John Brent Jarvis was born in American Fork, Utah in 1946. He is a traditional painter of landscapes and figures. Gouache and watercolor are his preferred media for his paintings in which he uses color rather than detail to give his paintings an aura of reality. He lives in American Fork, Utah.
Jarvis received an art scholarship to Snow College where he earned an AS in 1965; he then earned a BS in fishery and biology with a minor in art from Utah State University in 1971. He enrolled in Brigham Young University intending to earn an MFA, but because his painting career was so successful, he did not complete his degree.
On the Trail, Reflection Fire, and Ute Camp on Dirty Devil are examples of his work. Among the Hopis (1982) Landscape, Southern Utah (1986) are part of the Springville Museum of Art permanent collection.
Biography adapted from Artists of Utah and material provided by the artist.
John Jarvis was born on November 28, 1946 in American Fork, Utah. He grew up and still lives in the small Utah town of Pleasant Grove. From an early age, Jarvis was interested in art. When his parents gave him a John Clymer scrap book, he quickly filled it with animal and landscape drawings. In his senior year of high school, he enrolled in an art class. On the strength of his high school work, Jarvis was awarded an art scholarship at Snow College.
Jarvis enjoyed art but opted for a more “serious” career. He enrolled at Utah State University where he earned a degree in Fishery Biology with an Art minor. One of his instructors talked him into enrolling in a graduate program at Brigham Young University. Two years later his work was selling so well that he quit school and became serious about painting.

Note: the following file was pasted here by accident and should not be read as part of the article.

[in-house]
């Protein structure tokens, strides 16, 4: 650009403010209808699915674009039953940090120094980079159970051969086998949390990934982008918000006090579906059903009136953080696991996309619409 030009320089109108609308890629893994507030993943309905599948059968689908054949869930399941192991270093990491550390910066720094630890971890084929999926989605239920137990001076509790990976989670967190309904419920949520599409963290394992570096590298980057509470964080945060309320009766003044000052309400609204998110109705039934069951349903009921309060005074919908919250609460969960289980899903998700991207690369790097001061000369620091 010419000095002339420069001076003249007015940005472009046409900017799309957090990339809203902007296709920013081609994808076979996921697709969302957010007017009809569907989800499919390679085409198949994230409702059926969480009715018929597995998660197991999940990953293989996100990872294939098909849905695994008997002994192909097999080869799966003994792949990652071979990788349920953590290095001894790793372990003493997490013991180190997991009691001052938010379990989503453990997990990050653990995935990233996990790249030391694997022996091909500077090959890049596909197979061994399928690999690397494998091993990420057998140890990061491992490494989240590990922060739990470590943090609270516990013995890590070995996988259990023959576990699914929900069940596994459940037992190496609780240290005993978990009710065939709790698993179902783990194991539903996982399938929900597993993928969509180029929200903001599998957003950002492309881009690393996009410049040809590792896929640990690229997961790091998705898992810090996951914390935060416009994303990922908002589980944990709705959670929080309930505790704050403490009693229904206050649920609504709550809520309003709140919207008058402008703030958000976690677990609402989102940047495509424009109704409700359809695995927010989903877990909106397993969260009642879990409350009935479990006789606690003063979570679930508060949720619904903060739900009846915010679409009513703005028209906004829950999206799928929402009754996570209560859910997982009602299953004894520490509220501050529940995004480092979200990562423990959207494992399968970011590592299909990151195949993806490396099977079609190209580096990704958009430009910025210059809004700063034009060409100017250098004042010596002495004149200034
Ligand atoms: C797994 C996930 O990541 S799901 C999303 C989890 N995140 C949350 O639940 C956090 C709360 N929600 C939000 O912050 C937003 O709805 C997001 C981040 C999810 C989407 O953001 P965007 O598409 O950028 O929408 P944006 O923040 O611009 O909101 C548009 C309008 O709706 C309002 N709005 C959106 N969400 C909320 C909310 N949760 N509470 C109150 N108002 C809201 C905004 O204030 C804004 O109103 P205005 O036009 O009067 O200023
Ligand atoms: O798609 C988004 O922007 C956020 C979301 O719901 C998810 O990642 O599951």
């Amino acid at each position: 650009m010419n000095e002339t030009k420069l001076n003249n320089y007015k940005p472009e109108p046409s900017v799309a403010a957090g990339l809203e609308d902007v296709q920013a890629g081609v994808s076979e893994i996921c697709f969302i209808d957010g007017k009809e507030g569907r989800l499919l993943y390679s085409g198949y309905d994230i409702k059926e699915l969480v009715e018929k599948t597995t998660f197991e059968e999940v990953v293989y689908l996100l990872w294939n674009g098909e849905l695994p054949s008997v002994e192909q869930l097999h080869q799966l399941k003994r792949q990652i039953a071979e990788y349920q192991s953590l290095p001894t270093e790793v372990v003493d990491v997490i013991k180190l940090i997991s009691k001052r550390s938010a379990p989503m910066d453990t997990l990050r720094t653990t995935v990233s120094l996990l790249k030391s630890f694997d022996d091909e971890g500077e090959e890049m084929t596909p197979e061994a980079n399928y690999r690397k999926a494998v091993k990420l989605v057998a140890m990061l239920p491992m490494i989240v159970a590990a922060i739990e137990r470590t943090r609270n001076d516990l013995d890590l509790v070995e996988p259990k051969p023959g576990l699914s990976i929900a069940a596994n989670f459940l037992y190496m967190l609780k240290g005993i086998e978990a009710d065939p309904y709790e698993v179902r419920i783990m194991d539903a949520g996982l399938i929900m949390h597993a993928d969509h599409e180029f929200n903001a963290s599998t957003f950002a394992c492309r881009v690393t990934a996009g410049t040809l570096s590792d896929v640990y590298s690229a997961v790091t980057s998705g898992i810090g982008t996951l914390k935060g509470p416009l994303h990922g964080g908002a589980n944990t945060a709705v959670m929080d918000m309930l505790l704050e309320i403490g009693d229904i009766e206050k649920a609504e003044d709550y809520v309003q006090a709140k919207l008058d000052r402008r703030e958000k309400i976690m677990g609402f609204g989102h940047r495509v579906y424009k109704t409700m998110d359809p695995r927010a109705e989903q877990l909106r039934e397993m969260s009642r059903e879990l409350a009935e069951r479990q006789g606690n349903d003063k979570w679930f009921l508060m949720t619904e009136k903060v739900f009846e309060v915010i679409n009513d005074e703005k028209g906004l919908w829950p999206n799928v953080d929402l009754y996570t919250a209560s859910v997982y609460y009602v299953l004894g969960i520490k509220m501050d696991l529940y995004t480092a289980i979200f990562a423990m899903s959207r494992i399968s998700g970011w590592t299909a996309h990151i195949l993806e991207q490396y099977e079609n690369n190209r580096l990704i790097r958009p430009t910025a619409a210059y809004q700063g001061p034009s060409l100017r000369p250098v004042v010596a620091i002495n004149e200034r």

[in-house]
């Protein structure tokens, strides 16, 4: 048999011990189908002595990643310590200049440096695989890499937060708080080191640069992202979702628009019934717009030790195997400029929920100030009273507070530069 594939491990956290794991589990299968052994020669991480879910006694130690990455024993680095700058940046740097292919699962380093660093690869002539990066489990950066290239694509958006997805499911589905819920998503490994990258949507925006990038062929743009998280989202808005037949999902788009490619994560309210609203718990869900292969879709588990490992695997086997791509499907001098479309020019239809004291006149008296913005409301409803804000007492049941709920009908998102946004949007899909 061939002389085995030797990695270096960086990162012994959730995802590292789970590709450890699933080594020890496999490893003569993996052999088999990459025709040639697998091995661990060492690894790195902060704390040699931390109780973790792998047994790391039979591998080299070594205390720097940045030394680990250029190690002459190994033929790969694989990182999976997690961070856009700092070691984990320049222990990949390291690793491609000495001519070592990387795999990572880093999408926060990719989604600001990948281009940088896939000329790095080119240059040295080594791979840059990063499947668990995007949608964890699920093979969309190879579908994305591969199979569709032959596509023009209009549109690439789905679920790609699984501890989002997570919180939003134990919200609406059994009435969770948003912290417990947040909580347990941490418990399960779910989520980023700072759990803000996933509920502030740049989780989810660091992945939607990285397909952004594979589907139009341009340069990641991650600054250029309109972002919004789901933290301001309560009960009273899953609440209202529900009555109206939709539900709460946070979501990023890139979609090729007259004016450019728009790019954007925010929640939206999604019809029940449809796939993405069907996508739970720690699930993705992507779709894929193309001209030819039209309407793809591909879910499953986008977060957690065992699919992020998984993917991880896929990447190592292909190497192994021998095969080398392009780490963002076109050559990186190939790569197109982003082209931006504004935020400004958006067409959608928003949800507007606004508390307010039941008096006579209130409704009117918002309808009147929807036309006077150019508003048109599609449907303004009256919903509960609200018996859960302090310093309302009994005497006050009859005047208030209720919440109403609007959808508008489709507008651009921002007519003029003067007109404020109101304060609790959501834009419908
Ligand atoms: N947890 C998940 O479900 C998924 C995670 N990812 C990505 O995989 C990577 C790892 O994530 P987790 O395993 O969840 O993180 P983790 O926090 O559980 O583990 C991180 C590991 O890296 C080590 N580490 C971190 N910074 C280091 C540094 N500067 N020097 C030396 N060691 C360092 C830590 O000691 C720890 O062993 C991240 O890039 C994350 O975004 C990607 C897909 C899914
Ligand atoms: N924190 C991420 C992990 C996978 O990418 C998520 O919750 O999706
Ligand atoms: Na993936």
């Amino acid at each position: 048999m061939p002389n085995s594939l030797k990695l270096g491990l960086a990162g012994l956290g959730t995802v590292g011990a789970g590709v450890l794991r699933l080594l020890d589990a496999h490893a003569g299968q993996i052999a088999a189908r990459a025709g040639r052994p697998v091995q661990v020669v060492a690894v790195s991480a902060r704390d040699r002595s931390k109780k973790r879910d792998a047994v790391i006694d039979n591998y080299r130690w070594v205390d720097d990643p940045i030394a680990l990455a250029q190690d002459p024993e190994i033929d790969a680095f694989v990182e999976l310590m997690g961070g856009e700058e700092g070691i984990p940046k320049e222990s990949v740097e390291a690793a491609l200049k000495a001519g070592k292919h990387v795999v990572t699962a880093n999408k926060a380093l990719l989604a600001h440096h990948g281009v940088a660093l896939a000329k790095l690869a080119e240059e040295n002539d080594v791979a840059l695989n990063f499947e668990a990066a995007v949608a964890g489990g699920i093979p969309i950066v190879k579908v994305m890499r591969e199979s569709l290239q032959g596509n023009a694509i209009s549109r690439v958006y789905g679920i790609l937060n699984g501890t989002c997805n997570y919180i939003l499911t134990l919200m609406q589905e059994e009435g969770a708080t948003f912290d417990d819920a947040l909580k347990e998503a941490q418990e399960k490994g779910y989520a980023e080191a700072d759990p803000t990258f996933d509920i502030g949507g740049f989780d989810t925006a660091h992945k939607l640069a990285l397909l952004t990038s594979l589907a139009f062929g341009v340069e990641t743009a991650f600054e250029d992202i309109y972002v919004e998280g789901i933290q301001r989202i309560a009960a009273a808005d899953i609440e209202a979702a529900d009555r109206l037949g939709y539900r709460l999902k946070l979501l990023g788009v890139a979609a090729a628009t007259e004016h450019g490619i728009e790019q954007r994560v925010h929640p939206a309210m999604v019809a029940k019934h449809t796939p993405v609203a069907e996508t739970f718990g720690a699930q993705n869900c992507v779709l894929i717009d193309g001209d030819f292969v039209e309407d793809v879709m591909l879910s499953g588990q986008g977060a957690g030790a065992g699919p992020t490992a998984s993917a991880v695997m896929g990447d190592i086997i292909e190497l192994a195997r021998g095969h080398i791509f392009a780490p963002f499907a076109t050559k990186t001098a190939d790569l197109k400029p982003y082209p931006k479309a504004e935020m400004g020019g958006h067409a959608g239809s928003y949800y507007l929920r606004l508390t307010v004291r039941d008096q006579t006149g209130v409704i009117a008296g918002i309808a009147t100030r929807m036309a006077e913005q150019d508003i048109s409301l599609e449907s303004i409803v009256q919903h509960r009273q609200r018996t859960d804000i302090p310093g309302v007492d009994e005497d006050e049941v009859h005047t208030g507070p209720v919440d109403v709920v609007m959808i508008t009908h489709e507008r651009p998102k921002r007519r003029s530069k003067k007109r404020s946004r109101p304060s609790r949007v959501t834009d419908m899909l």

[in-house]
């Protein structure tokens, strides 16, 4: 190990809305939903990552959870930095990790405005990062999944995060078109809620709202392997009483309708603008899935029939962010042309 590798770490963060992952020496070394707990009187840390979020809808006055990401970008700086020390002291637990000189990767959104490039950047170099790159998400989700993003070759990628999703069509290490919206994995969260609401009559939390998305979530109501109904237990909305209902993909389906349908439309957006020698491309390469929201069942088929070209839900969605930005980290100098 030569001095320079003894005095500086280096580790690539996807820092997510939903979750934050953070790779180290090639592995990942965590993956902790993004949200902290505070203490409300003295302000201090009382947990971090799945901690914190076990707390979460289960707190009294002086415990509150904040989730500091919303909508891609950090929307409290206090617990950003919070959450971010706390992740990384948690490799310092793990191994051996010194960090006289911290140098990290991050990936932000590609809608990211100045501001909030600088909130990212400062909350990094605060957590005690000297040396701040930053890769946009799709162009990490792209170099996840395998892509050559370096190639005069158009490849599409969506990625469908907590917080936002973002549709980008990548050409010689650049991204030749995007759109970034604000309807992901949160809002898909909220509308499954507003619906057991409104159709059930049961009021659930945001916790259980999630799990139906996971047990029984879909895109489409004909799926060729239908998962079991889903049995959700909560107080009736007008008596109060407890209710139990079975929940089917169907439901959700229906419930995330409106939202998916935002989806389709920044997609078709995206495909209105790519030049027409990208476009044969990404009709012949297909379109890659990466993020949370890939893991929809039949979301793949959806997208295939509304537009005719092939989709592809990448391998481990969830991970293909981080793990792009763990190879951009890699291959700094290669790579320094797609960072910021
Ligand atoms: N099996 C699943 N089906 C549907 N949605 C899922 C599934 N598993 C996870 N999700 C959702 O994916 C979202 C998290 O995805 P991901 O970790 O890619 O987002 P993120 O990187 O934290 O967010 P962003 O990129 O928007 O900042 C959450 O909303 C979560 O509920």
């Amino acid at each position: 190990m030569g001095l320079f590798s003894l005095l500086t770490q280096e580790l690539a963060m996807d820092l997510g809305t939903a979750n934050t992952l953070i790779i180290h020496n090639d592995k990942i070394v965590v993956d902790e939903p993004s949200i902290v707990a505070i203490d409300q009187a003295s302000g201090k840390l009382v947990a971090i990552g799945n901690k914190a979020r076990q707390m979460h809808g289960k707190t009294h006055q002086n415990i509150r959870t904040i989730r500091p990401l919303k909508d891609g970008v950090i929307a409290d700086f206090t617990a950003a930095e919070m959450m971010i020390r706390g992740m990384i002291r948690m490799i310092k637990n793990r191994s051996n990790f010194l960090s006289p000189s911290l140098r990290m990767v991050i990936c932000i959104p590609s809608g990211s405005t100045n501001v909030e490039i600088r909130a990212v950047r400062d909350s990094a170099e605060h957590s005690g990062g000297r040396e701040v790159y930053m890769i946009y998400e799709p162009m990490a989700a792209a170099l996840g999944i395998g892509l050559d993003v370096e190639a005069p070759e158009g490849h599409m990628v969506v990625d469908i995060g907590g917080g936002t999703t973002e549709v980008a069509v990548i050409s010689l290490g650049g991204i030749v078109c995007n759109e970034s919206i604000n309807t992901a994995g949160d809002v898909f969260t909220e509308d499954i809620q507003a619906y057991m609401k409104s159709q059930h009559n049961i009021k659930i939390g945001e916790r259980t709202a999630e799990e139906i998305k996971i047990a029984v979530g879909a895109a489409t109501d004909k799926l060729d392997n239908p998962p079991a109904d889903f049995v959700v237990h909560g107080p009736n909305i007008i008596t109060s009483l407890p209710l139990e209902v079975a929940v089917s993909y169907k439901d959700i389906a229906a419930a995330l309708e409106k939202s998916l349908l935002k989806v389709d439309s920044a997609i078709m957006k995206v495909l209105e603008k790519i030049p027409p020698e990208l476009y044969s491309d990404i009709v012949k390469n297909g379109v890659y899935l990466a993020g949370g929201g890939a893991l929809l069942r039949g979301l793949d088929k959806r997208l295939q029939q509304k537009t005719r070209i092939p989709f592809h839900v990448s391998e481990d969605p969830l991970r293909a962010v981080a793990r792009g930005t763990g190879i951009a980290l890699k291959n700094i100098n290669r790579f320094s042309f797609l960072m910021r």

Being an avid outdoors person, his love of nature and outdoor activities has had a great influence on his art. Jarvis soon began painting in gouache (opaque watercolors or tempera plus white). He found that this gave him a tighter control and the ability to fine tune his design and refine the subtle colors. His paintings primarily feature landscapes peopled with Indians. The Indian's respect and reverence for nature seems to coincide with his own feelings.
He now resides in North Pleasant Grove, Utah. His studio is located on the upper floor of his home which is situated on the foot of Mt. Timpanogas overlooking the Utah valley, its lake and the mountains that surround it. His studio is filled with props, Indian artifacts, clothes, skins, hunting and fishing trophies, guns and fishing poles which are often used by his models. The art of John Jarvis is very personal and reflects his pure love for the profession, making his work much sought after by collectors throughout the country.
At the beginning of his career, John produced about 100 watercolor landscapes per year.
George Dibble offered his analysis of Mr. Jarvis' artistic style and gamut of works in the following statement:
“John Jarvis is essentially a realist. Familiar aspects of everyday experience are reported with clarity, fidelity and in cogent detail. He brings to his painting familiar matters that often pass unnoticed- the sedgy borders of a back lot, the termulous character of an old fence or a wall, serrated with intemperate aging.“
Recorded in the February 22nd, 1976 issue of the The Salt Lake Tribune.
Biography courtesy of artist and Artists of Utah.
"At Tivoli: Contrast from Winter to Summer Fantasy." The Salt Lake Tribune, February 22, 1976.
"Showing at Local galleries." The Deseret News, May 28, 2000.
"Showing at Local Galleries." The Deseret News, December 27, 1992.
"State Fair Offers Peek at Works of Man, Nature." The Salt Lake Tribune, September 15, 1974.
Wooley, Athelia Tanner. "John Jarvis: The Sky Sets the Scene." Southwest Arts, January 1983, 93-99.
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